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VILLAGE ECONOMY > VILLAGE SWARAJ > Theory of Trusteeship

 

09. Theory of Trusteeship

Supposing I have come by a fair amount of wealth either by way of legacy, or by means of trade and industry, I must know that all that wealth does not belong to me, what belongs to me is the right to an honourable livelihood, no better than that enjoyed by millions of others. The rest of my wealth belongs to the community and must be used for the welfare of the community. I enunciated this theory when the Socialist theory was placed before the country in respect to the possessions held by zamindars and ruling chiefs. They would do away with these privileged classes. I want them to outgrow their greed and sense of possession, and to come down in spite of their wealth to the level of those who earn their bread by labour. The labourer has to realize that the wealthy man is less owner of his wealth than the labourer is owner of his own, viz. the power to work.

The question how many can be real trustees according to this definition is beside the point. If the theory is true, it is immaterial whether many live up to it or only one man lives up to it. The ques­tion is of conviction. If you accept the principle of Ahimsa, you have to strive to live up to it, no matter whether you succeed or fail. There is nothing in this theory which can be said to be beyond the grasp of intellect, though you may say it is difficult of practice.

H., 3-6-’39, p.145


You may say that trusteeship is a legal fiction. But if people meditate over it constantly and try to act up to it, then life on earth would be governed far more by love than it is at present. Absolute trusteeship is an abstraction like Euclid's definition of a point, and is equally unattainable. But if we strive for it, we shall be able to go further in realizing a state of equality on earth than by any other method. ... It is my firm conviction that if the State suppressed capitalism by violence, it will be caught in the coils of violence itself, and fail to develop non-violence at any time. The State represents violence in a concentrated and organized form. The individual has a soul, but as the State is a soulless machine, it can never be weaned from violence to which it owes its very existence. Hence I prefer the doctrine of trusteeship. The fear is always there that the State may use too much violence against those who differ from it. I would be very happy indeed if the people concerned behaved as trustees; but if they fail, I believe we shall have to deprive them of their possessions through the State with the minimum exercise of violence... (That is why I said at the Round Table Conference that every vested interest must be subjected to scrutiny, and confis­cation ordered where necessary... with or without compensation as the case demanded.) What I would personally prefer would be not a centralization of power in the hands of the State, but an exten­sion of the sense of trusteeship; as in my opinion the violence of private ownership is less injurious than the violence of the State. However, if it is un­avoidable, I would support a minimum of State- ownership.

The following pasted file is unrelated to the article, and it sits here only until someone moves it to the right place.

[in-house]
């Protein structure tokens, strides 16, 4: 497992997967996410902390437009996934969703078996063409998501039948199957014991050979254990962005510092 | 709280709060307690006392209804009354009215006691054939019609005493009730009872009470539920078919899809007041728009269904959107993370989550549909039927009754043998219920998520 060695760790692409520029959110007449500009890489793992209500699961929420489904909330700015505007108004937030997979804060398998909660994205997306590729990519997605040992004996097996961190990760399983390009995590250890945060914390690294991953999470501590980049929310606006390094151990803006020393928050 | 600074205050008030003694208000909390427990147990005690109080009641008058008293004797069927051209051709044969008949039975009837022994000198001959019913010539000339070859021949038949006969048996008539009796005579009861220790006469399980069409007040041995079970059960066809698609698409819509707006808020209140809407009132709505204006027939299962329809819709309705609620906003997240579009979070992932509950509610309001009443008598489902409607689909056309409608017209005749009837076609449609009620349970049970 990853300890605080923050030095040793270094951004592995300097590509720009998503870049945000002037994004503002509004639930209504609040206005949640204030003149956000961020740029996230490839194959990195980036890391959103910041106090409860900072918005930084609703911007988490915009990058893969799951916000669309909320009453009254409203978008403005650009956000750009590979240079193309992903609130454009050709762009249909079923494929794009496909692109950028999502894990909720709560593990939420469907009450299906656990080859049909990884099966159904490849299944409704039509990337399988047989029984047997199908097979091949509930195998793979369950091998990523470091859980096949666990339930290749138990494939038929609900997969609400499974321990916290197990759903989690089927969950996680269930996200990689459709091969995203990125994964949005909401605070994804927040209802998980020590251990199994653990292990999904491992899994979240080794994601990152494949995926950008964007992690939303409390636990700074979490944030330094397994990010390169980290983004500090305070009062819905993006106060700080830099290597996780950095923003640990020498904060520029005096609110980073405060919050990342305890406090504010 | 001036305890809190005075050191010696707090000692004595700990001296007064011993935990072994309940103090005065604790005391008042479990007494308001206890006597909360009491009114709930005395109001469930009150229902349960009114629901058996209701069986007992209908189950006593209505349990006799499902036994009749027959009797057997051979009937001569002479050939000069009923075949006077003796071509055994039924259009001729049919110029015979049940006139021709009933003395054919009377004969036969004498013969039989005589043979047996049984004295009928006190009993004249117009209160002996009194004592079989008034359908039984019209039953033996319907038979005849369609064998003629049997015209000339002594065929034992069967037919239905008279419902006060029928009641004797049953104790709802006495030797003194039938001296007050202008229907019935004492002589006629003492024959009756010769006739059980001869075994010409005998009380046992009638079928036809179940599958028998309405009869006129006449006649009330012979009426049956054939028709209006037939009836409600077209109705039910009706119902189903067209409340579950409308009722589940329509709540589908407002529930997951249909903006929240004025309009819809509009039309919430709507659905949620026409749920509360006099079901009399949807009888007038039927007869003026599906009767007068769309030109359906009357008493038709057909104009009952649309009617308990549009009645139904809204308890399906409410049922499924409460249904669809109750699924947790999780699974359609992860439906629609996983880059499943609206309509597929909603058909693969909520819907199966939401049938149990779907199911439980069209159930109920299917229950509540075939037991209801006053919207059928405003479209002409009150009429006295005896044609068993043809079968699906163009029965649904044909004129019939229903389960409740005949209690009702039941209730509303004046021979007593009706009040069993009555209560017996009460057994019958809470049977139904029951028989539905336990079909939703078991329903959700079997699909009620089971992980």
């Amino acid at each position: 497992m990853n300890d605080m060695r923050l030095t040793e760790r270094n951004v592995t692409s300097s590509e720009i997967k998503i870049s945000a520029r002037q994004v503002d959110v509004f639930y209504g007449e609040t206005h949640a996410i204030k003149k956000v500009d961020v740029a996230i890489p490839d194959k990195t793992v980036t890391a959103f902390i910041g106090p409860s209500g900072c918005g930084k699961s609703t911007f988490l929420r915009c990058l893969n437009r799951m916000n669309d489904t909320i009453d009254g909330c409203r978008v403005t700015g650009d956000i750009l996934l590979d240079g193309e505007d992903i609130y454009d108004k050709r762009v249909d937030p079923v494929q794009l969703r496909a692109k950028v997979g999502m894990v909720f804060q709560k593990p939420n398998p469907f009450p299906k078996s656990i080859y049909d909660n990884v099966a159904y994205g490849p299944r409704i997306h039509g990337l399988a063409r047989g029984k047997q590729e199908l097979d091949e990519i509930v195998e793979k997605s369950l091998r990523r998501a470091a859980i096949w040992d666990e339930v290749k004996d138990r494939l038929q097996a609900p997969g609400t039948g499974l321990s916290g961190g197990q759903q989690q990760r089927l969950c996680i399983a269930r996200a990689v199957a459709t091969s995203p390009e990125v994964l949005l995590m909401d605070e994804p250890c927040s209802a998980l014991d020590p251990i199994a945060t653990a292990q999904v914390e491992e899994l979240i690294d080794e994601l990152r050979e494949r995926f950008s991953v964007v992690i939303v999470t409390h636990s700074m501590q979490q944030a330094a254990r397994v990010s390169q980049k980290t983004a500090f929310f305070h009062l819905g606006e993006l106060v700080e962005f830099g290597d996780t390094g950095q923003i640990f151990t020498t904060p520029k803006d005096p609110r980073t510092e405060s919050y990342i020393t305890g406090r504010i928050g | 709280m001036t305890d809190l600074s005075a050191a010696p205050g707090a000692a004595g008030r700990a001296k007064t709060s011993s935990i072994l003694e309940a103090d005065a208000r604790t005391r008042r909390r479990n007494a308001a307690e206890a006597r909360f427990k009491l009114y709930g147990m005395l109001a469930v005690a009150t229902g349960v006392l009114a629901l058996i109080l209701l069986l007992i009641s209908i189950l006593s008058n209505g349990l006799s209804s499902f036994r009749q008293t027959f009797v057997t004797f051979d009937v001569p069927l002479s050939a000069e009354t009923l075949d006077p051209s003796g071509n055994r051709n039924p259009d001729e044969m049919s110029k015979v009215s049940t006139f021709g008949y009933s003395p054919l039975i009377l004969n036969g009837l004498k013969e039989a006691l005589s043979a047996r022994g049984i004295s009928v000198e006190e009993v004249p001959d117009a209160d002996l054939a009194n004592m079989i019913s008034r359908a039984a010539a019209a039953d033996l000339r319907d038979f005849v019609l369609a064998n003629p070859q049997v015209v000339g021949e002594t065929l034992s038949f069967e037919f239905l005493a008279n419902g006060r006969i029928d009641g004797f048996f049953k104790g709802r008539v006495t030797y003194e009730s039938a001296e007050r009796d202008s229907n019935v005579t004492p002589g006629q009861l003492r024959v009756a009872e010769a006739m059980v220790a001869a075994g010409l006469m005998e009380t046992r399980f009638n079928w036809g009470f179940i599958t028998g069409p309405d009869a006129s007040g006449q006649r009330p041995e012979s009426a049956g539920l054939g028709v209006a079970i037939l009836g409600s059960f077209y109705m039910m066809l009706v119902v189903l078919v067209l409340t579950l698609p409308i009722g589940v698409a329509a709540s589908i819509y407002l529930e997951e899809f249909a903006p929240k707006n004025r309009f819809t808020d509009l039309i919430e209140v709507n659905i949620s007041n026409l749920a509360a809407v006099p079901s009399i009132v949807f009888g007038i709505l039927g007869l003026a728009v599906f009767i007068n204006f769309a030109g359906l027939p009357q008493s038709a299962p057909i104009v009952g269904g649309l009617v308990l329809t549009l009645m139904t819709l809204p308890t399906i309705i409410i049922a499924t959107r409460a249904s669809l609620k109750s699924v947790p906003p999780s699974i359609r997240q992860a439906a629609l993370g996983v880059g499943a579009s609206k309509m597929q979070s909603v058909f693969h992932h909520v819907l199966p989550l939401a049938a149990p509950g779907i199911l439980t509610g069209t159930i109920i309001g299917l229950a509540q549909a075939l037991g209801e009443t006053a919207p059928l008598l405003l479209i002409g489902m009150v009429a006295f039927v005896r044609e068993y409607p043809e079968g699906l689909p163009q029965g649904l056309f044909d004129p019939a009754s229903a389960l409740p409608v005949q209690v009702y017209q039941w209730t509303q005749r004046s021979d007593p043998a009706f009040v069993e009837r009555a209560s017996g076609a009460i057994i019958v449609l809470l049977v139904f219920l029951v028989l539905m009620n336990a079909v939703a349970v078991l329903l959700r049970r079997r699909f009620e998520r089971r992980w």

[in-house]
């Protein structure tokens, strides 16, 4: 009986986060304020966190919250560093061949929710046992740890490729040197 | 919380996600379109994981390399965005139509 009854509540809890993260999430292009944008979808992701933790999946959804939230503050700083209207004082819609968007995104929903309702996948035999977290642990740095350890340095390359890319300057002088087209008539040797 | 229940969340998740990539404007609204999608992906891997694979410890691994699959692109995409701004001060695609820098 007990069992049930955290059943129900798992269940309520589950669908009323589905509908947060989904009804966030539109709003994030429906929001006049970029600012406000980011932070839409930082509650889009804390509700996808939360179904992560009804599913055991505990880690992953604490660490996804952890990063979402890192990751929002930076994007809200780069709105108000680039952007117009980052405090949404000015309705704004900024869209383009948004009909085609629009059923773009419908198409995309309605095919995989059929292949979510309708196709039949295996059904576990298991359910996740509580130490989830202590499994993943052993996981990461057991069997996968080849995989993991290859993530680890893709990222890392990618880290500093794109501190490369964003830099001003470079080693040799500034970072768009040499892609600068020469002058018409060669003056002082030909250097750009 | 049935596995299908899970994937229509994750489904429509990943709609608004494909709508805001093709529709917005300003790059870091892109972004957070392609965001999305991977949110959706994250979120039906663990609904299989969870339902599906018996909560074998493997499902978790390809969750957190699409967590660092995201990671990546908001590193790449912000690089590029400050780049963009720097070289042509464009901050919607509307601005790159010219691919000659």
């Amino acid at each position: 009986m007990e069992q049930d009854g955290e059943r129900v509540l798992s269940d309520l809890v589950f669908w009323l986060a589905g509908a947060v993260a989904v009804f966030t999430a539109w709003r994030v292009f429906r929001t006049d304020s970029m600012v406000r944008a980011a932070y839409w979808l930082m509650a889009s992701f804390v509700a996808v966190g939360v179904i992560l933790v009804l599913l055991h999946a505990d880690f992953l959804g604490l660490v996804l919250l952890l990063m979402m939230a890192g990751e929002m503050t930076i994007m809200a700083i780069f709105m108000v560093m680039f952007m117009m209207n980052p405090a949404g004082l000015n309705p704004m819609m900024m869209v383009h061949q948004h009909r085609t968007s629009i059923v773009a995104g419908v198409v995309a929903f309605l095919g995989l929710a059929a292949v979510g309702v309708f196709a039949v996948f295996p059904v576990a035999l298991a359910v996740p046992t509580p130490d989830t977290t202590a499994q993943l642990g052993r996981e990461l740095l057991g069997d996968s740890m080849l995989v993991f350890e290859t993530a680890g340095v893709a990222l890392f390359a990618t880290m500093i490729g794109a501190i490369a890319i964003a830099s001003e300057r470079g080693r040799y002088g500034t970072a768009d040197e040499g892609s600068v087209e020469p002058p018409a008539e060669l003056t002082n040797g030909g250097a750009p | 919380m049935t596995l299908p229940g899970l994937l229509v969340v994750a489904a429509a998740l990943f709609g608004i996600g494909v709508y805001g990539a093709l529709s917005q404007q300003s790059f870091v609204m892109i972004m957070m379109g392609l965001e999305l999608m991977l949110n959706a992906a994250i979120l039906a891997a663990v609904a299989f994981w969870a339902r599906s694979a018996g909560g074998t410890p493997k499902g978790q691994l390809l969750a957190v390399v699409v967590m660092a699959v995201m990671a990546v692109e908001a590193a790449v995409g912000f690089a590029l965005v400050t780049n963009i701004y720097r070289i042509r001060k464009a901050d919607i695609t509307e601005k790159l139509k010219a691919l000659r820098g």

Modern Review, 1935, p.412


It has become the fashion these days to say that society cannot be organized or run on non-violent lines. I join issue on that point. In a family, when the father slaps his delinquent child, the latter does not think of retaliating. He obeys his father not because of the deterrent effect of the slap but because of the offended love which he senses behind it. That in my opinion is an epitome of the way in which society is or should be governed. What is true of the family must be true of society which is but a larger family.

H., 3-12-’38, p.358


I hold that non-violence is not merely a personal virtue. It is also a social virtue to be cultivated like the other virtues. Surely society is largely regulated by the expression of non-violence in its mutual dealings. What I ask for is an extension of it on a larger, national and international scale.

H., 7-1-’39, p.417


My theory of 'trusteeship' is no make-shift, certainly no camouflage. I am confident that it will survive all other theories. It has the sanction of philosophy and religion behind it. That possessors of wealth have not acted up to the theory does not prove its falsity; it proves the weakness of the wealthy. No other theory is compatible with non­violence. In the non-violent method the wrong­doer compasses his own end, if he does not undo the wrong. For, either through non-violent non-co-operation he is made to see the error, or he finds himself completely isolated.

H., 16-12-’39, p.376


I have no hesitation in endorsing the opinion that generally rich men and for that matter most men are not particular as to the way they make money. In the application of the method of non-violence, one must believe in the possibility of every person, however, depraved, being reformed under humane and skilled treatment. We must appeal to the good in human beings and expect response. Is it not conducive to the wellbeing of society that every member uses all his talents, only not for personal aggrandizement but for the good of all? We do not want to produce a dead equality where every person becomes or is rendered incapable of using his ability to the utmost possible extent. Such a society must ultimately perish. I therefore suggest that my advice that moneyed men may earn their crores (honestly only, of course) but so as to dedicate them to the service of ail is perfectly sound. “तेन त्यक्तेन भुंजीथाः” is a mantra based on uncommon knowledge. It is the surest method to evolve a new order of life of universal benefit in the place of the present one where each one lives for himself without regard to what happens to his neighbour.

H., 22-2-’42, p.49